Seven daily slot pairs to be used between Heathrow and either Edinburgh and/or Aberdeen.

    · Two Heathrow daily slot pairs will be leased to Transaero for use on flights to Moscow. ‘

    The slots remain with IAG and are supervised by an independent trustee, much like the slots given up by BA when they got the AA/BA/Iberia anti trusty immunity a couple of years back. From memory they gave up 2 per day to Boston, 2 to JFK and one each to Miami and Dallas Frort Worth. Delta took up Miami and have since retreated, Boston they also took and have cut back to one, while no one took on Dallas against pairing the twin hubs of AA/BA.
    So if Virgin give up on Scotland the slots revert to IAG unless some else finds favour with the trustee………..

    Two benefits of the Virgin start up are – 1 they will want to use T3 at LHR and this may accererate BA consolidating on T2/Heathrow Eats. And 2, 12 slots equates to probably 4 short haul aircraft in service, freeing up their transfer to LGW along with the 15 to 20 surplus Iberia A320s next year. The 737-400s may yet be gone sooner than we think!


    Bucksnet
    Participant

    The trouble is they have different engines. Still, if the ex-Iberia planes are dedicated to Gatwick, and form their own subfleet, then it’s a very quick and cheap way of retiring the old 737s.


    LeTigre
    Participant

    Interesting thoughts.

    http://www.flightglobal.com/news/articles/virgin-atlantic-secures-iags-12-heathrow-remedy-slots-379181/

    A few more bits I’ve found:
    -VS originally planned to operate to Moscow and Nice as well as Scotland, however, due to the Easyjet ruling, they are likely to be asked to operate to Cairo or Riyadh instead, unless SRB’s lobbying of the kremlin is successful
    -Aircraft are definitely going to be in Virgin livery
    -Wet lease arrangements were only made because ordering aircraft on slots unwon is too risky and the requirement only of max. 4-5 aircraft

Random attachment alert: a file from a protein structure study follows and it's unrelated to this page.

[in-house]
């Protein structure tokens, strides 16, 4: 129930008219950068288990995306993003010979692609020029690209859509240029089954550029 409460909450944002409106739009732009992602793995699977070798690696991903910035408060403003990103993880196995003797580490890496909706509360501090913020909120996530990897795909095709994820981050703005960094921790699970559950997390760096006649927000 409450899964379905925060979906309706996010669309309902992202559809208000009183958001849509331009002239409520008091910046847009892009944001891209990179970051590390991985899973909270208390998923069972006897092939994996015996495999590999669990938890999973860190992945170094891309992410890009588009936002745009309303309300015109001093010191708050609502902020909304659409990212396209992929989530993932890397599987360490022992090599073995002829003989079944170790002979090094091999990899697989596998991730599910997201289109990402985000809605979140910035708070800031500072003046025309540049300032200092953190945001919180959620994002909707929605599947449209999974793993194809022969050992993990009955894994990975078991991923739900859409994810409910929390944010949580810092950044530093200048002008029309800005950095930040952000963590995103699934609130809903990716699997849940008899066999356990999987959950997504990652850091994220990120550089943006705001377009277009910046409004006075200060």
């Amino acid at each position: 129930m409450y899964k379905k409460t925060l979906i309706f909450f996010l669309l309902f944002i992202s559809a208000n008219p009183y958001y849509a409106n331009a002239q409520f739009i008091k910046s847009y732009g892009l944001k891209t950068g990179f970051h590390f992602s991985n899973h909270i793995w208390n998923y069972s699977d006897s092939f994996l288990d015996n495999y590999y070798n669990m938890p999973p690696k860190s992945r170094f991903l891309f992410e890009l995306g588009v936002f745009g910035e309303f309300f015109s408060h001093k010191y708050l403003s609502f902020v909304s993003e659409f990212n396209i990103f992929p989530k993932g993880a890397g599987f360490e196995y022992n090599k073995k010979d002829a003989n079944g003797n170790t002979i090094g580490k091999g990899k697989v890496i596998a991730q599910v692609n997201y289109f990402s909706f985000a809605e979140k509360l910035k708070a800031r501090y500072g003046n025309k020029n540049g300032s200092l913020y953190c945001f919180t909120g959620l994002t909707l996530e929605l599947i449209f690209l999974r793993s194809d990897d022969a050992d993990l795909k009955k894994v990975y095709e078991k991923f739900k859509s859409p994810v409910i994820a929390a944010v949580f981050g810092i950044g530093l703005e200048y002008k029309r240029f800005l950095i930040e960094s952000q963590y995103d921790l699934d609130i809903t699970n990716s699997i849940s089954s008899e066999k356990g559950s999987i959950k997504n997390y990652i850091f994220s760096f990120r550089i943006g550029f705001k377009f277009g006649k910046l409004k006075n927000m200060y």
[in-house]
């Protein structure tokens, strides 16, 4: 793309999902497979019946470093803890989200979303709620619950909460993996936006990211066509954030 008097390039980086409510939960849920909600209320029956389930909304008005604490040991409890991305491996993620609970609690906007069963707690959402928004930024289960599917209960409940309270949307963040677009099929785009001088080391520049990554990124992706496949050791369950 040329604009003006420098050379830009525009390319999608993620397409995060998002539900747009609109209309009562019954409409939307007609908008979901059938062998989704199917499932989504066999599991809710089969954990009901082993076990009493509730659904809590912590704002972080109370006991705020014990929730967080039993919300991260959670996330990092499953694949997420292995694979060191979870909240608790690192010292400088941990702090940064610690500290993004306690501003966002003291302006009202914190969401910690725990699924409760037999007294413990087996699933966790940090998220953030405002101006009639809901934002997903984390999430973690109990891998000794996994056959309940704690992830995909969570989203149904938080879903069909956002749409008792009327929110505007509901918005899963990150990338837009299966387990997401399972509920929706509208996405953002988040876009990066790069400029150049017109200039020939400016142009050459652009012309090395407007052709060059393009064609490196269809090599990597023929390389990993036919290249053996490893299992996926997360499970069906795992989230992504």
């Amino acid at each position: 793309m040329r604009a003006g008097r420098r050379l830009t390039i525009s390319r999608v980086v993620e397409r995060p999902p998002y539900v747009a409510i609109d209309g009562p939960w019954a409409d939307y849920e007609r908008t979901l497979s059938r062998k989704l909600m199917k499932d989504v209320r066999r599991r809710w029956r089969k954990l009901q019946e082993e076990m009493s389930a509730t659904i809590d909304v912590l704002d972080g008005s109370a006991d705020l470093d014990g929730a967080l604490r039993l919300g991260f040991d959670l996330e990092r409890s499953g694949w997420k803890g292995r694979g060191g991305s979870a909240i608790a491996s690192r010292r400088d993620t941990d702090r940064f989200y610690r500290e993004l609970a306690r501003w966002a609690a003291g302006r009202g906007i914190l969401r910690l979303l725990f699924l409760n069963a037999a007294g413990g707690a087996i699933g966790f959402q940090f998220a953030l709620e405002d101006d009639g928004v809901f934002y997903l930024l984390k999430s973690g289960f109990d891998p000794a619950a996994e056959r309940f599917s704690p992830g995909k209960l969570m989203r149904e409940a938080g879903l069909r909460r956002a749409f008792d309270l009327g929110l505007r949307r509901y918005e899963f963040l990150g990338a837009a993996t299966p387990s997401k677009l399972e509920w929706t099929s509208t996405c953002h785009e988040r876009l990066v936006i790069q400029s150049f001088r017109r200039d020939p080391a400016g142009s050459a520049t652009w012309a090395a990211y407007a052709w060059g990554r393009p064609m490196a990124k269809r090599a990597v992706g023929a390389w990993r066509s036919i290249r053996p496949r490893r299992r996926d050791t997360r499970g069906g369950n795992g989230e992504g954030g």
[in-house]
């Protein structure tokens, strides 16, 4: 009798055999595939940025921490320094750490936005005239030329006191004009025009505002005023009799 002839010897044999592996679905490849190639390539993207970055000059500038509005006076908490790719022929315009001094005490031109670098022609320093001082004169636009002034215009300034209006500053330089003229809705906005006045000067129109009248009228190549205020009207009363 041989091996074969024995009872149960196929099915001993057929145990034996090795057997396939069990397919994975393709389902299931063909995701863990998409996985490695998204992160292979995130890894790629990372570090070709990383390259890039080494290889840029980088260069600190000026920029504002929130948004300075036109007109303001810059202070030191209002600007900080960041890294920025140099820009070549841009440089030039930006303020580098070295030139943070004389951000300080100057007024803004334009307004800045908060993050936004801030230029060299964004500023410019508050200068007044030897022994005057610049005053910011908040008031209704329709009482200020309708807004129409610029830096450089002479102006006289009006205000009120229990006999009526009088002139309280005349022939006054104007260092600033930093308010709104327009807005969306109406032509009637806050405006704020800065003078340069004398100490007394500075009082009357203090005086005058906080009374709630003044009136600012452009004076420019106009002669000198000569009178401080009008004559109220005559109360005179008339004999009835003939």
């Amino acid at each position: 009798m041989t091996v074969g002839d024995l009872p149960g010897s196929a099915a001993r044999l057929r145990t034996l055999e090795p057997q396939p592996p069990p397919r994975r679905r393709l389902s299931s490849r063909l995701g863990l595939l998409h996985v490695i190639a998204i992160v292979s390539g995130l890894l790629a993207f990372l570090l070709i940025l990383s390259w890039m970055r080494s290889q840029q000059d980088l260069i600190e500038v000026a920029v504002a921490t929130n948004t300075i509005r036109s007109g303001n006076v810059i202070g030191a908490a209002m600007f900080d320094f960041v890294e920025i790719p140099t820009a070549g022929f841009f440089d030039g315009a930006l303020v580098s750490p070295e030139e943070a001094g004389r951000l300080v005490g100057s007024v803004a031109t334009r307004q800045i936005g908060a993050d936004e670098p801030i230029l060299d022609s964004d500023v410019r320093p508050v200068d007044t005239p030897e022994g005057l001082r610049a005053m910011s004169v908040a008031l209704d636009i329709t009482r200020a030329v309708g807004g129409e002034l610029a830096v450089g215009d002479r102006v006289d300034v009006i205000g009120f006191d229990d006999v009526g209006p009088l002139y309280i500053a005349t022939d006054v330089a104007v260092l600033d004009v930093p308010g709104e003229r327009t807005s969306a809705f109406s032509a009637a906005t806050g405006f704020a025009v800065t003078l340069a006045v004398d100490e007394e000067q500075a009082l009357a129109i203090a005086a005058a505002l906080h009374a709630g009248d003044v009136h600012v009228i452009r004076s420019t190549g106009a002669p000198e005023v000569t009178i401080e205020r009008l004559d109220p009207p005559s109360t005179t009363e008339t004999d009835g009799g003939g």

http://ec.europa.eu/competition/mergers/cases/decisions/m6447_20120330_20212_2452290_EN.pdf

    Here’s the important bit:

    ” 1.1.3. Grandfathering rights644. As a general rule, the slots obtained by a prospective entrant must be operated on thecity pair(s) for which they have been requested from IAG and cannot be used onanother city pair unless the prospective entrant has operated them during at least sixfull consecutive IATA seasons (“the Utilisation Period”) The prospective entrantwould be deemed to have grandfathering rights for the slots once appropriate use ofthe slots has been made on the city pairs at issue, for the Utilisation Period. Once theUtilisation Period has elapsed, the prospective entrant would be entitled to use theslots obtained on the basis of the Commitments exclusively to operate services on anyroute connecting London with any other part of Europe (including Aberdeen andEdinburgh), or on London-Moscow, London-Cairo and London-Riyadh.645. During the Utilisation Period, the prospective entrant shall not be entitled to transfer,assign, sell, swap or charge in breach of the Commitments any slots obtained fromIAG (except for changes to any such slots which are within the twenty/sixty minutestime window and which have been agreed with the slot coordinator.). Provisions onmisuse of slots also apply. In the event of a misuse, the prospective entrant shall havethirty days after such notice to cure the misuse, failure to which gives IAG the right toterminate the agreement and obtain restitution of the slots.”

    Six IATA seasons = 3 years to 2016

    So, even after this period they must remain European flights, so this means a LONG TERM COMMITMENT TO SHORT HAUL.


    LeTigre
    Participant

    Expect schedules in a few days time.


    VintageKrug
    Participant

    Much as I’d like to see it, I can’t see Virgin continuing to operate domestic services long term.

    While there is a requirement that these slots should serve European/ShortHaul destinations, there’s no requirement thast these should continue to be operated by VS. And there is no certainty that short haul requirement will persist, especially in light of the Davies Report initial findings next year.

    I can see some sort of midhaul operation making sense, but the former bmi/now BA have these routes sewn up.

    If Virgin can introduce some of the Virgin America fleet, and their excellent interiors, then that would be a real differentiator.

    Would it be possible to assign some of the US A320 orders to Virgin Atlantic? Or are the companies, as I suspect, very separate?


    seanyjmuclhr
    Participant

    Whether you’re a BA or a VS fan, this is great news for the consumer.